inspired by Restaurant Sat Bains
It’s beginning to look a lot like Christmas….. or is it?
As we face even tighter restrictions over the festive period, many people are saying it just doesn’t feel like Christmas. How can it be Christmas without seeing family and friends?
How are we supposed to get into the festive spirit?
For me it hasn’t felt like Christmas for ages. As someone who works in hospitality every December, Christmas is so much more than just a day. Christmas is a month. More than that, Christmas is a marathon.
Whether I meant it to happen or not, working in Aidan’s pub at Christmas has become just as much a tradition for me as making mince pies or singing carols. Because what is a tradition other than something you do again and again, until you can’t imagine not doing it?
Until you can’t.
Then suddenly all those things you complain about, those endless turkey dinners, those late night shifts polishing cutlery, the amateur drinkers that only come out at Christmas. Suddenly you miss them.
I’ve not even seen a roast turkey this year, let alone served one. A Pret Christmas sandwich is as close as I’ve got, and that will most likely be the only turkey I eat. Usually I’m sick of turkey by the time it comes to Christmas Day. Now I rather miss it.
I’ve even started polishing cutlery when it comes out of the dishwasher. It’s unconsciously done. But still.
I miss the customers most of all. The regulars who you sit down for a drink with after work. The groups that come back every year for their Christmas parties. The local choir coming in for drinks who end up singing carols for the other punters. Yes, even those drinkers who don’t know their limits, overdo it on the white wine or think it’s clever to order another round of shots. I even miss them.
Funny isn’t it? All we do is complain about the customers, how busy we are, how we’ve not sat down for hours and basically survive off kitchen scraps as there’s no time to eat. We haven’t slept properly in days. We say we hate Christmas.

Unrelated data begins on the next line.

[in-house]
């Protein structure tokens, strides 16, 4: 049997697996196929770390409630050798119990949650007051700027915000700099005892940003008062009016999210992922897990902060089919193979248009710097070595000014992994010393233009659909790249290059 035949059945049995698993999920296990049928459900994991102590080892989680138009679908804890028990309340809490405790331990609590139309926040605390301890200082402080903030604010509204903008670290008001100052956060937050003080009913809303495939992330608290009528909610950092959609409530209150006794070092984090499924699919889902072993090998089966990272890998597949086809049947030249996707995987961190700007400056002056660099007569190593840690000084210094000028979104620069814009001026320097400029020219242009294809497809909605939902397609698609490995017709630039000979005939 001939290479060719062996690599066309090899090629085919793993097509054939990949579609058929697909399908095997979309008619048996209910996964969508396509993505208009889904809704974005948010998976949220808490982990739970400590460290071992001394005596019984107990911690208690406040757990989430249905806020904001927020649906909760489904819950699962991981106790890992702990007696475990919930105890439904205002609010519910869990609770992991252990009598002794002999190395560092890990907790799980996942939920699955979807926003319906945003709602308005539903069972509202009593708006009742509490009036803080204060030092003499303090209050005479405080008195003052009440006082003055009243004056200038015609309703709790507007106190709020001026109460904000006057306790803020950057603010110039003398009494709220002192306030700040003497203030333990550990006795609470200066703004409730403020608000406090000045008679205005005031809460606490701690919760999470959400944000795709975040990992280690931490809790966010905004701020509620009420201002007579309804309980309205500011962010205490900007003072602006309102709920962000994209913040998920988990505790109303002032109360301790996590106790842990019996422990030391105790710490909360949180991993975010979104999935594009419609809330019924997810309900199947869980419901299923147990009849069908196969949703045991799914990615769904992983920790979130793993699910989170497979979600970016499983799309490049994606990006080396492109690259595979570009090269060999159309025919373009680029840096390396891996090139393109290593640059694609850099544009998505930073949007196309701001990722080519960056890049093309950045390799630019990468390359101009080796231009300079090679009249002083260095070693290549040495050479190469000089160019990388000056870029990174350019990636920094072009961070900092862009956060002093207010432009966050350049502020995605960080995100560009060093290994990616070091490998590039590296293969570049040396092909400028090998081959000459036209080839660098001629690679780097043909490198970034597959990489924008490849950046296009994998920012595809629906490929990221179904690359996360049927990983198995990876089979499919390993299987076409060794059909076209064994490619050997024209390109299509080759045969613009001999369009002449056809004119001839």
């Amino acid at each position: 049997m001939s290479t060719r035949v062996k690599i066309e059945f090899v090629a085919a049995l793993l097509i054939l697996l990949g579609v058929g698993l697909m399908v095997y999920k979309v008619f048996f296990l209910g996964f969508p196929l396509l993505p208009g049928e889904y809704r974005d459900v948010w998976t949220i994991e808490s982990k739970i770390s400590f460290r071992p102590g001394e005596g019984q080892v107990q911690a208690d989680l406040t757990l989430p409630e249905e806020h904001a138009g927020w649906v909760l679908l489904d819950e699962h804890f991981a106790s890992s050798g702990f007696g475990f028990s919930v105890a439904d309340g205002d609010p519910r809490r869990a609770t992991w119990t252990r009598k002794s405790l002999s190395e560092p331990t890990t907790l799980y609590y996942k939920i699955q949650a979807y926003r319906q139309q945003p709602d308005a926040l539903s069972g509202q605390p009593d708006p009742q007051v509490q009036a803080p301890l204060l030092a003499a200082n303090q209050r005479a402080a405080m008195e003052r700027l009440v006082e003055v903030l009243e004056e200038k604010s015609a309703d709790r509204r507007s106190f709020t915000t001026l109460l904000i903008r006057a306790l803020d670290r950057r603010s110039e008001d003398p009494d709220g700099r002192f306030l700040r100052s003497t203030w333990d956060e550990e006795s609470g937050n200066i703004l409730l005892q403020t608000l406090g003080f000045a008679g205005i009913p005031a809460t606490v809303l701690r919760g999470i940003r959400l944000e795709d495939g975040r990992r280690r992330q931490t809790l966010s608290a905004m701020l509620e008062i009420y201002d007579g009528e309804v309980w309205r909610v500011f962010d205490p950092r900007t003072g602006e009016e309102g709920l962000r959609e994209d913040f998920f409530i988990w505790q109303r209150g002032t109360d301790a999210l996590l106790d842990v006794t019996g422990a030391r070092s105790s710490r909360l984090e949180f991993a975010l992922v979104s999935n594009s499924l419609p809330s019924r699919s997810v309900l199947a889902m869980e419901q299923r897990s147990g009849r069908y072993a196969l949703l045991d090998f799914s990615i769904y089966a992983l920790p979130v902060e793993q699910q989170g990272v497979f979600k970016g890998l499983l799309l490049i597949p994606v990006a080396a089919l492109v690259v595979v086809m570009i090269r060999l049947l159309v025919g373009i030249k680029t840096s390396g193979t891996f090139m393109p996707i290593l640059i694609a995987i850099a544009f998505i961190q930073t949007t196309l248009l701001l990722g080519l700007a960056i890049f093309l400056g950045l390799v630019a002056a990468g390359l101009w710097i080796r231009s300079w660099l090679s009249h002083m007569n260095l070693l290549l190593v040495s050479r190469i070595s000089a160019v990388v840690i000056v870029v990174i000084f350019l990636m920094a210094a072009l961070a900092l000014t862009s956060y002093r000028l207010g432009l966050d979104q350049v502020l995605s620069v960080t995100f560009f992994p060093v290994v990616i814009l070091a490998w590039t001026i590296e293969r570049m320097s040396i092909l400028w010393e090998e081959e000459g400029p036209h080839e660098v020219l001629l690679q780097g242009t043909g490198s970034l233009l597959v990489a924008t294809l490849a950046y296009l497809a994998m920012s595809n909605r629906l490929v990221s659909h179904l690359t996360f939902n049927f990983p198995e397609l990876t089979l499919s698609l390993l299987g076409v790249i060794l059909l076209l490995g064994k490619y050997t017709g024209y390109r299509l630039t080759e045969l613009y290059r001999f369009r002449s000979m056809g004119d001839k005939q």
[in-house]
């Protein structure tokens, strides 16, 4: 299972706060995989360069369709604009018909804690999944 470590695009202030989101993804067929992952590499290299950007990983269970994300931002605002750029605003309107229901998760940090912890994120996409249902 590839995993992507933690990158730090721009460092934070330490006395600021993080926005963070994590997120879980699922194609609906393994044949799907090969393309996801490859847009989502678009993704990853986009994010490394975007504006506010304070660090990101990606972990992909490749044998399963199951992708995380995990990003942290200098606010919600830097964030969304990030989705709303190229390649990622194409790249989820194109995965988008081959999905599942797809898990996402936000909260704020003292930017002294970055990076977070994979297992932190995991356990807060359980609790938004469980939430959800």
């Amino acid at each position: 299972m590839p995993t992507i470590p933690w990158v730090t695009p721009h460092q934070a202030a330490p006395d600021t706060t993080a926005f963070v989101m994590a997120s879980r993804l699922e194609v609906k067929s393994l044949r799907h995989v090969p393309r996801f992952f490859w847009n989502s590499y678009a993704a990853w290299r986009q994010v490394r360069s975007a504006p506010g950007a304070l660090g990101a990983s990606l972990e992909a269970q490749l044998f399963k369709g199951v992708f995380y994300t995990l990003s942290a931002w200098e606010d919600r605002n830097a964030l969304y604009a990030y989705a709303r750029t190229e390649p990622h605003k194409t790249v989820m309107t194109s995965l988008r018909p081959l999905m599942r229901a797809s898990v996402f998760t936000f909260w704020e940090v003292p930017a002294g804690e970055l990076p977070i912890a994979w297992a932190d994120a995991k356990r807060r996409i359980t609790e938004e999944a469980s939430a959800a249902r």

Well here I am, sitting around at home, well fed and well rested. My work for the year is done, I have time off.
And I have absolutely no idea what to do with myself.
I try to focus on the positives. All my Christmas shopping is done nice and early. No last minute dash to the shops on my breaks. No scribbling Christmas cards secretly behind the bar, wishing the customers could just leave me in peace for 10 minutes so you can make the last post.
I wrote my Christmas cards at home, on my sofa, whilst watching a terrible Christmas film and drinking tea. It was lovely. But it was sad. Christmas shouldn’t be like this, should it?
So in one final bid to get into the festive spirit I’m off into the garden. I cut down lengths of ivy and holly branches. Staircases and mantlepieces get adorned in festive foliage and fairy lights.
Whilst I’m in the garden I pull up a few bits from the veg patch. Beetroot, rainbow chard, a couple of tiny carrots. There’s not a lot left. Either us or the squirrels have eaten most of it. But I come back in with one last basket of home grown veg.
Once the holly and the ivy is up, the Christmas music is back on and I’ve got even more fairy lights up in the kitchen I turn my attention to the veg. What shall I cook?